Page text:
The EU Successions Regulation 650/2012 will come into force on the 17th August 2015. This EU Regulation is not applicable in the United Kingdom but is applicable in Spain and the rest of the EU for British citizens. Therefore, in case you have assets in the UK and/or in any other EU jurisdiction you need to be well advised of the practical implications this legislative development can have on your succession.
After EU Regulation is introduced, being an expatriate in Spain and owning property in Spain, but without a valid will (English or Spanish) covering the assets located in Spain, will be a situation of legal uncertainty and concern for all parties involved.
As from 21st April 2015, Google is changing its algorithms to prioritise websites that are adapted for mobile users in their search results in all languages.
Why the change? “As more people use mobile devices to access the internet, our algorithms have to adapt to these usage patterns,” Google stated in their announcement. “Users will find it easier to get relevant, high quality search results that are optimized for their devices.” The change will affect mobile searches in all languages worldwide, and will have a significant impact on search results.
As more people use their mobile phone to access the Internet (more than 70% according to Google), Google wishes to adapt to these new trends and provide a better user experience for those searching for mobile related content.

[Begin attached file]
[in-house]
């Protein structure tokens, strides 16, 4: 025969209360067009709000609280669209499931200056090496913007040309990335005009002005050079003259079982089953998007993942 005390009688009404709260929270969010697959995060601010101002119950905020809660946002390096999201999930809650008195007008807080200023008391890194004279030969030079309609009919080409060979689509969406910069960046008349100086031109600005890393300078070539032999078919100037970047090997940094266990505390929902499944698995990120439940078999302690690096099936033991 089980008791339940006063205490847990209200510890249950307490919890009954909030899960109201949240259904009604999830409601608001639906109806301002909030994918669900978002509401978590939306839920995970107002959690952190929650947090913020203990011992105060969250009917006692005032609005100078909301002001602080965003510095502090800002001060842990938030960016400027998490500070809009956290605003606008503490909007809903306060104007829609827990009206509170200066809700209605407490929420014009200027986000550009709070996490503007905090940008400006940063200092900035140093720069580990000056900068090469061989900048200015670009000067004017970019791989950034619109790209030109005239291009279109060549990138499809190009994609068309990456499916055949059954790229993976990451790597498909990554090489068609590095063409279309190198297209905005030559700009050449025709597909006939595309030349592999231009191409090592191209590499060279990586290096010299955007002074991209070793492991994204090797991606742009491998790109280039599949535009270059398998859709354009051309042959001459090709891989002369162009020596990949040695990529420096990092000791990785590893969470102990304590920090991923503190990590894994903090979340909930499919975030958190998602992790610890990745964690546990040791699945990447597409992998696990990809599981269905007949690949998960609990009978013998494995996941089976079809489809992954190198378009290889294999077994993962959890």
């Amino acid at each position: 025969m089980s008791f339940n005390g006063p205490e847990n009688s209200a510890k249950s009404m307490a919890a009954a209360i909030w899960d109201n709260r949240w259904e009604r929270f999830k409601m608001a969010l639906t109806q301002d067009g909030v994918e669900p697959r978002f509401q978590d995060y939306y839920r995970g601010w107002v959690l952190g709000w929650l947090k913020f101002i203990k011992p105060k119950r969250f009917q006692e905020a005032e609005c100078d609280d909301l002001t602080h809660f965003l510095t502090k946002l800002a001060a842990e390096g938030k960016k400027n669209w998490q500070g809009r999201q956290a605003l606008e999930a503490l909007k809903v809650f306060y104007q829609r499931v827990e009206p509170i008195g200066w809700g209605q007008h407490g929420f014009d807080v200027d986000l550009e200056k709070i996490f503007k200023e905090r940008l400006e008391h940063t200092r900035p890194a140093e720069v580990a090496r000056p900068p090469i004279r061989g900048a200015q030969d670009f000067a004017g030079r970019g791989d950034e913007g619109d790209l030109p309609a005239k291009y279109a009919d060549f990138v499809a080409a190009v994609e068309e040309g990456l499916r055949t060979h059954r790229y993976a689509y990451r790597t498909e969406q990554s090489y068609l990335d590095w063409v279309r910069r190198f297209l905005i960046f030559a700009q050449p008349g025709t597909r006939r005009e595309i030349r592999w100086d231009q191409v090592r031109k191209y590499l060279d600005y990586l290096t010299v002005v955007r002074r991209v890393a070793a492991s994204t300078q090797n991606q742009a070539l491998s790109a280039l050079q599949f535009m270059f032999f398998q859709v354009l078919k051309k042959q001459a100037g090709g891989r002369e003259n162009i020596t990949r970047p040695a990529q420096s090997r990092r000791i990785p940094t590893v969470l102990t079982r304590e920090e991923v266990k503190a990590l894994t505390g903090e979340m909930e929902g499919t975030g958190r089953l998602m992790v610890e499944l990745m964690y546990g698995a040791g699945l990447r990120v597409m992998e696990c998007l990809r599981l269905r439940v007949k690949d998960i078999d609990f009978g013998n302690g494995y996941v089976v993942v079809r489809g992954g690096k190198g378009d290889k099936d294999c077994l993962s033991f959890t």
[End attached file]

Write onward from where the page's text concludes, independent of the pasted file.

This will be the first time that Google will give preference to mobile-friendly content over that of desktop designed websites. Those websites that provide an additional Application will also be given priority over desktop versions.
Is your Website user-friendly?
Try the Google Mobile-Friendly Web Test:
Websites without a mobile experience can expect to notice changes in their search rankings almost immediately (as the algorithm rolls out over the course of a week).
LPG SPAIN’S website is fully user-friendly and adapted for mobile and tablet use thus ensuring the best results for our users.
Spain is No.1 in Cement Output, again.
After eight long years during which the construction industry has become one of the most punished sectors in Spain, the country now leads the Euro zone in cement production. The year-on increase from 2014, although discrete compared to peak production levels prior to 2008, nevertheless sees a 14.4% increase in January. Despite overall lower levels since the boom years, Spain is still amongst the top 10 cement exporters in the world.
Before the collapse of the property market in 2008, the real estate industry as a whole was responsible for nearly 20% of Spain’s GDP. Recent positive signs now show a recovery is in place brought about by a number of factors such as the stabilisation of property prices after years of free-fall, a flowing of credit from the banks for private individuals seeking a mortgage, investment funds created by Spanish banks, the ‘drying up’ of bank repossessed stock and the increased interest from foreign investors.
Other European countries that have also shown increases in cement production are Romania, up 12.8% from the previous year; Sweden up 11.3%, the Czech Republic up 8.3% and Hungary, 8.1%. Going in the other direction are Bulgaria, down 4.2%, the UK, -3.3% and Italy down 2.4%.